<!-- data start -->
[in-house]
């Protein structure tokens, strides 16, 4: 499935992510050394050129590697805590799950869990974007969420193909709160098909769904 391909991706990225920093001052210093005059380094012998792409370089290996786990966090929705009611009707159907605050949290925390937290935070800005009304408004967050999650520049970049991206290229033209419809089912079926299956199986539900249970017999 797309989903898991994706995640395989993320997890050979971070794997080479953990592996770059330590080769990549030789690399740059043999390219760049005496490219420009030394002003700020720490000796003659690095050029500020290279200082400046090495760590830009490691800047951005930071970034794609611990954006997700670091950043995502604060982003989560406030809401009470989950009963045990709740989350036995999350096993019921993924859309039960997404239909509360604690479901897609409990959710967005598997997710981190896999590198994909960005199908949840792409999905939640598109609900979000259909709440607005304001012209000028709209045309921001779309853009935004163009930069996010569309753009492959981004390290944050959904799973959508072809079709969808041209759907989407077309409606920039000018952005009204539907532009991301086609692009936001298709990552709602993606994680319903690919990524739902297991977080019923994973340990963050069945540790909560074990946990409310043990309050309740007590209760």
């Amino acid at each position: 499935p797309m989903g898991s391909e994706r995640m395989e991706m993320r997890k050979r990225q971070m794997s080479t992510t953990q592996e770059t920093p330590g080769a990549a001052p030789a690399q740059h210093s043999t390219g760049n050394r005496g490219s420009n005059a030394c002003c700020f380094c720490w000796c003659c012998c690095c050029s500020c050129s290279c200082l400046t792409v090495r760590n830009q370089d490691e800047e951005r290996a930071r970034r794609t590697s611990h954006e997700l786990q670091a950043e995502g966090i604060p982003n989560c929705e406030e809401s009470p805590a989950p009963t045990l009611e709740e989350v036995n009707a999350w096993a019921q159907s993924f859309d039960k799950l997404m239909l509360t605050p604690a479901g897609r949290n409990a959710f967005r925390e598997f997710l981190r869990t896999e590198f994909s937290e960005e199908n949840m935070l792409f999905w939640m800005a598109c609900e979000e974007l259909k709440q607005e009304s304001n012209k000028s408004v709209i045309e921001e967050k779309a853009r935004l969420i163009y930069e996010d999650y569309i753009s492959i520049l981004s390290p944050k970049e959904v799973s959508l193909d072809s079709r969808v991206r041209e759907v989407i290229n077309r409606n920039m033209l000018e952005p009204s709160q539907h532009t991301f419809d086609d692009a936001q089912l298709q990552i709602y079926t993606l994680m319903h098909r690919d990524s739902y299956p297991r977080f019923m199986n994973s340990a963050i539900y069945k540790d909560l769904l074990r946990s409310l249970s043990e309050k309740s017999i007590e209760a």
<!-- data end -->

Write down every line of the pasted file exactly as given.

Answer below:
[in-house]
């Protein structure tokens, strides 16, 4: 499935992510050394050129590697805590799950869990974007969420193909709160098909769904 391909991706990225920093001052210093005059380094012998792409370089290996786990966090929705009611009707159907605050949290925390937290935070800005009304408004967050999650520049970049991206290229033209419809089912079926299956199986539900249970017999 797309989903898991994706995640395989993320997890050979971070794997080479953990592996770059330590080769990549030789690399740059043999390219760049005496490219420009030394002003700020720490000796003659690095050029500020290279200082400046090495760590830009490691800047951005930071970034794609611990954006997700670091950043995502604060982003989560406030809401009470989950009963045990709740989350036995999350096993019921993924859309039960997404239909509360604690479901897609409990959710967005598997997710981190896999590198994909960005199908949840792409999905939640598109609900979000259909709440607005304001012209000028709209045309921001779309853009935004163009930069996010569309753009492959981004390290944050959904799973959508072809079709969808041209759907989407077309409606920039000018952005009204539907532009991301086609692009936001298709990552709602993606994680319903690919990524739902297991977080019923994973340990963050069945540790909560074990946990409310043990309050309740007590209760």
């Amino acid at each position: 499935p797309m989903g898991s391909e994706r995640m395989e991706m993320r997890k050979r990225q971070m794997s080479t992510t953990q592996e770059t920093p330590g080769a990549a001052p030789a690399q740059h210093s043999t390219g760049n050394r005496g490219s420009n005059a030394c002003c700020f380094c720490w000796c003659c012998c690095c050029s500020c050129s290279c200082l400046t792409v090495r760590n830009q370089d490691e800047e951005r290996a930071r970034r794609t590697s611990h954006e997700l786990q670091a950043e995502g966090i604060p982003n989560c929705e406030e809401s009470p805590a989950p009963t045990l009611e709740e989350v036995n009707a999350w096993a019921q159907s993924f859309d039960k799950l997404m239909l509360t605050p604690a479901g897609r949290n409990a959710f967005r925390e598997f997710l981190r869990t896999e590198f994909s937290e960005e199908n949840m935070l792409f999905w939640m800005a598109c609900e979000e974007l259909k709440q607005e009304s304001n012209k000028s408004v709209i045309e921001e967050k779309a853009r935004l969420i163009y930069e996010d999650y569309i753009s492959i520049l981004s390290p944050k970049e959904v799973s959508l193909d072809s079709r969808v991206r041209e759907v989407i290229n077309r409606n920039m033209l000018e952005p009204s709160q539907h532009t991301f419809d086609d692009a936001q089912l298709q990552i709602y079926t993606l994680m319903h098909r690919d990524s739902y299956p297991r977080f019923m199986n994973s340990a963050i539900y069945k540790d909560l769904l074990r946990s409310l249970s043990e309050k309740s017999i007590e209760a």